I know of a popular air show performer who traded in his Super Decathlon for a Pitts and really misses the cross country capabilities of the Super D.
While I haven't reviewed it, I wonder if the depreciation rate of the Pitts S2C could be on the high side. I say that because there are so many experimental Pitts aircraft on the market. It's probably hard for Aviat to sell the certified S2C for $350k when people feel like they can get a Pitts for $30k off of barnstormers.com. Of course there is no comparing a homebuilt Pitts S1S to a certified S2C, but when it comes time to sell your S2C you might find yourself talking to buyers who don't see it that way.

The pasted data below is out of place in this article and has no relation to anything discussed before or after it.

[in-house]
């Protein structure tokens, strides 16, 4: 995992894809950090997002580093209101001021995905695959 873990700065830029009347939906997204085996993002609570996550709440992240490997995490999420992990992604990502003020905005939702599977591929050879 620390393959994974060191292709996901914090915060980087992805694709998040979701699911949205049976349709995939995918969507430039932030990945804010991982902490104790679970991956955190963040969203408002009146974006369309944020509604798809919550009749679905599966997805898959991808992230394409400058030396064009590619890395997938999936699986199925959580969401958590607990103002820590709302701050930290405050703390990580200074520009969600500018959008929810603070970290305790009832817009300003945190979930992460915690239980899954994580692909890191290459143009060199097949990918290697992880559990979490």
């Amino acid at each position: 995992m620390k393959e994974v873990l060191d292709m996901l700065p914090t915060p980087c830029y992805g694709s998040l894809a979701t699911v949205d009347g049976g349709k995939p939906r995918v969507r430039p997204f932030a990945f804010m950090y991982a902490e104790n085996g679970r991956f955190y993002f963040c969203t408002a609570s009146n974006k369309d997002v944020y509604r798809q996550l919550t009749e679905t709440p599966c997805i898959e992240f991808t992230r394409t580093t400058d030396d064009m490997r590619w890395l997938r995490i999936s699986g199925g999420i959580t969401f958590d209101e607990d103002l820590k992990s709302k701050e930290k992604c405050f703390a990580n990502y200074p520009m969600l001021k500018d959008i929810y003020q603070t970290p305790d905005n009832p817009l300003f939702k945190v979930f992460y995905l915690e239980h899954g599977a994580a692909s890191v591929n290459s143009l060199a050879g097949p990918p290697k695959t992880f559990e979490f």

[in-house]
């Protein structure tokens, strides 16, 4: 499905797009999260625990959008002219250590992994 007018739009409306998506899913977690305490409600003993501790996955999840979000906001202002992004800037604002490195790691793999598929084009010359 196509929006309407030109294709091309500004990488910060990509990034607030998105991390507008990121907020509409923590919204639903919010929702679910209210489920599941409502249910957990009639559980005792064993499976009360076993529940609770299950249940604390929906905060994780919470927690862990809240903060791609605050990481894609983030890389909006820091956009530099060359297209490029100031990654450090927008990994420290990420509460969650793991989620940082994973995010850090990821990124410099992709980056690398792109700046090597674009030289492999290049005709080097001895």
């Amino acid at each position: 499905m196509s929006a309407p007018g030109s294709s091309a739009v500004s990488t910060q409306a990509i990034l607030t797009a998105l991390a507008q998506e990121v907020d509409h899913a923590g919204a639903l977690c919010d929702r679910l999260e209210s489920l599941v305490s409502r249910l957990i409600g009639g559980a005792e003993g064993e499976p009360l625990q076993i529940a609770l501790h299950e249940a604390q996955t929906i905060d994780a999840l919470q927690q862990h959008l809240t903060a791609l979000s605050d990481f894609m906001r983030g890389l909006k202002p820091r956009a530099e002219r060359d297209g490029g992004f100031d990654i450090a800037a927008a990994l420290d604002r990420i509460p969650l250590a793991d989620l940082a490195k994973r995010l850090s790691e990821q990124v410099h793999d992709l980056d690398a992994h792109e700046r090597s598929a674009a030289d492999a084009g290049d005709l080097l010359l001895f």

I think for where I am right now as a pilot and for what I'm looking for over the next few years the Xtreme Decathlon is the right choice. I had a lot of trouble getting people to go places with me in the Yak because it was just so darn intimidating. I'm worried the Extra will feel the same way to them. I do like the looks of the Extra 330LT but it is just too much of an investment right now.
If I were open to a used plane then a mid to late 2000s Extra 300L would be great. There are a few on the market right now. However, I'd really like a new airplane this time around. I want to pick out all the colors and the panel and I want to know I have a warranty.
I am going to pass on the Pitts S2C simply because I've been dreaming about building a Pitts S1 for awhile now and I know I never would if I had an S2C sitting in my hangar. That might seem a bit weird, but oh well: airplanes don't have to make sense!
I'll share some more info about the next steps for me in a little bit. For now enjoy the pictures!